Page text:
Cicadas seemed to pop up overnight from little holes in the ground in New Jersey.
The insects, which emerge every 17 years, are the offspring of cicadas that were here in 1996.
“First thing this morning, we came out and they were all over the place, all over the newly planted bushes, trees,” says David Hadley of Summit, N.J.
Suzanne Currie was walking her golden retriever when she first spotted a cicada in her front yard.
"We noticed he stepped on one, and then we looked up at the trees and said, 'Here they come. The cicadas are here,'" she said.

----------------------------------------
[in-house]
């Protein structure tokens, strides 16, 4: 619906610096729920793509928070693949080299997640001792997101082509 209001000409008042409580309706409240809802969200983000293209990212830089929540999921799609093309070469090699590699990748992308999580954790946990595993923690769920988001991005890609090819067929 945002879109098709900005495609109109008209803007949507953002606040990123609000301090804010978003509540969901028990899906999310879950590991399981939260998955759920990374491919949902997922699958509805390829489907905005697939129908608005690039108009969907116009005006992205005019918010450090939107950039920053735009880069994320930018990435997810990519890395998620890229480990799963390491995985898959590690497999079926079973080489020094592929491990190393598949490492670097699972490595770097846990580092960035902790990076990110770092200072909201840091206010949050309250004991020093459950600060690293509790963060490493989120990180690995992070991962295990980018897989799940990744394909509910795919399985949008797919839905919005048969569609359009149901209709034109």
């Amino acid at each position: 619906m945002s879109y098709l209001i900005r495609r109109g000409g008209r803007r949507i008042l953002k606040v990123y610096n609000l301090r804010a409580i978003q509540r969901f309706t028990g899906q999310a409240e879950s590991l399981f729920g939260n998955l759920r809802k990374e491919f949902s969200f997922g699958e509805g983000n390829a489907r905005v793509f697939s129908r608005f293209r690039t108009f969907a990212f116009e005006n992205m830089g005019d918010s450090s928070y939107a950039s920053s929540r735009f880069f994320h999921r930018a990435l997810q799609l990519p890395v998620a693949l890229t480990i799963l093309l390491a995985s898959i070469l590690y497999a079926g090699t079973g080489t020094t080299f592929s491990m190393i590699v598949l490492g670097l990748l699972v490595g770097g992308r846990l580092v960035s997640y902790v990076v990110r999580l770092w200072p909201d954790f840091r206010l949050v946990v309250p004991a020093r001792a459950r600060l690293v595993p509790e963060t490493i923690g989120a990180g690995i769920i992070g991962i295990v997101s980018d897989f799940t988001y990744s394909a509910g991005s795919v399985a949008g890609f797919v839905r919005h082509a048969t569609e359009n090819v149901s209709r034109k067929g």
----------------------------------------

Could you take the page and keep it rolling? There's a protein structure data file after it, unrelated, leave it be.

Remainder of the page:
Billions of cicadas are expected to emerge up and down the East Coast this summer, making a distinctive clacking sound used in mating.
“I remember last time the whole area was full of the sound,” says Jake Rabb, also of Summit. “It was amazing.”
The females lay thousands of eggs in tree branches that hatch into tiny nymphs. While the insects can damage small trees and shrubs, they’re best known for simply making a mess.